Chapter

Animal Rights and the Politics of Emotion: Folk Constructs of Emotions in the Animal Rights Movement

Julian McAllister Groves

in Passionate Politics

Published by University of Chicago Press

Published in print October 2001 | ISBN: 9780226303987
Published online February 2013 | e-ISBN: 9780226304007 | DOI: http://dx.doi.org/10.7208/chicago/9780226304007.003.0013
Animal Rights and the Politics of Emotion: Folk Constructs of Emotions in the Animal Rights Movement

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This chapter examines how social movement activists, specifically animal rights activists, talk about their feelings. The approach taken is basically that of symbolic interactionism. It looks at how activists interpret their emotions in the context of their interactions with significant others — particularly the media and opponents from the biomedical research community. The analysis looks at why a social movement takes the form it does. It seeks to explain why the animal rights movement embraces a scientific, philosophical outlook rather than taking the form of a movement for compassion and kindness led by middle-class women — as its predecessor, the humane movement, did in the nineteenth century. At the same time, activists define “acceptable anger,” which allows the more flamboyant, even violent forms of protest to be romanticized, thus allowing alleged terrorist acts to coexist within the movement's “rational,” professional, scientific outlook.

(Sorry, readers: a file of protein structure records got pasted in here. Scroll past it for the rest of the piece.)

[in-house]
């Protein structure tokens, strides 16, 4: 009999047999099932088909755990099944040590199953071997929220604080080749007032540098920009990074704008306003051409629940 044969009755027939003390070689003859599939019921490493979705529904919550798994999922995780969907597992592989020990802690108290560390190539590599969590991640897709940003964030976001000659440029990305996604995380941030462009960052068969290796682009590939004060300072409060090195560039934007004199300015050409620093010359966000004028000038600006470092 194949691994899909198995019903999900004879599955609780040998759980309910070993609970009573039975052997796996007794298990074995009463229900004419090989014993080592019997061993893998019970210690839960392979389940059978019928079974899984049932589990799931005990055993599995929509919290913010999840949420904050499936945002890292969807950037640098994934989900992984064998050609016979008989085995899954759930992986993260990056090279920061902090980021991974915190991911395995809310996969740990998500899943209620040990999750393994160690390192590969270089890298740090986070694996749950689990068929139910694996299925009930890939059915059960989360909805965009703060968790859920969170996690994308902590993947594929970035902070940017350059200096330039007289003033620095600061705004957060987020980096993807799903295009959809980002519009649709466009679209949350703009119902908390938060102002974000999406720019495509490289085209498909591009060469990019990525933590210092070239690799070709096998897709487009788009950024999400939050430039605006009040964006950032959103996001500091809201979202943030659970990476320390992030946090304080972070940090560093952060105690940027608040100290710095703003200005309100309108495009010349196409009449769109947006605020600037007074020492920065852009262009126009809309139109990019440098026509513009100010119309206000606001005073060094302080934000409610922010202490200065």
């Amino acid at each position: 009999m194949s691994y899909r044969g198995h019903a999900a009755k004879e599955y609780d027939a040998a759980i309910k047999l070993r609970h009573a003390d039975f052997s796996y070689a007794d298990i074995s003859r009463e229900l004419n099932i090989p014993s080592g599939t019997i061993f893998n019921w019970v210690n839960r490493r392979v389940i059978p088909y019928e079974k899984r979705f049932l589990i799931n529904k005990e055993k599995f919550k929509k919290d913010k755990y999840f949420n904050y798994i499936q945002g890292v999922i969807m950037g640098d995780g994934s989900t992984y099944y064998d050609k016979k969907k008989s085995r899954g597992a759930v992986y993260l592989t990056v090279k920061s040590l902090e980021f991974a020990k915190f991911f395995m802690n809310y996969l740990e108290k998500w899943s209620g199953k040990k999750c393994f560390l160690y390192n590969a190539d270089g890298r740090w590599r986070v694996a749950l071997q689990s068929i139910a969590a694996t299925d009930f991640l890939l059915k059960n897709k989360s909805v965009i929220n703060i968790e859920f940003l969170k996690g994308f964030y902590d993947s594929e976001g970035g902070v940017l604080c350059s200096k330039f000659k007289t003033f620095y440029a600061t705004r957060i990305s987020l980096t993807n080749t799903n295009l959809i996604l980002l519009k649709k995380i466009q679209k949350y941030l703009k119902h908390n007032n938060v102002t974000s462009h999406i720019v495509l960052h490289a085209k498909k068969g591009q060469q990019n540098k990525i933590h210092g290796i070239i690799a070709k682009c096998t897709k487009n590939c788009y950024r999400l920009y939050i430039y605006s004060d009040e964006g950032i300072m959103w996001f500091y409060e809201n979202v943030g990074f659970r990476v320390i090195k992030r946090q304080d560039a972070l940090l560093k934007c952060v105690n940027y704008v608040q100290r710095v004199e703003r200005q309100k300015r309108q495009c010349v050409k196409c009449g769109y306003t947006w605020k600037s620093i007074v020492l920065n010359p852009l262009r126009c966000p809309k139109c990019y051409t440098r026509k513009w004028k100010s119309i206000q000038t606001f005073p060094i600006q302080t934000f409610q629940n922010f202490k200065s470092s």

Keywords: social movements; animal rights activists; feelings; symbolic interactionism; biomedical research; terrorist acts

Chapter.  7117 words. 

Subjects: Social Movements and Social Change

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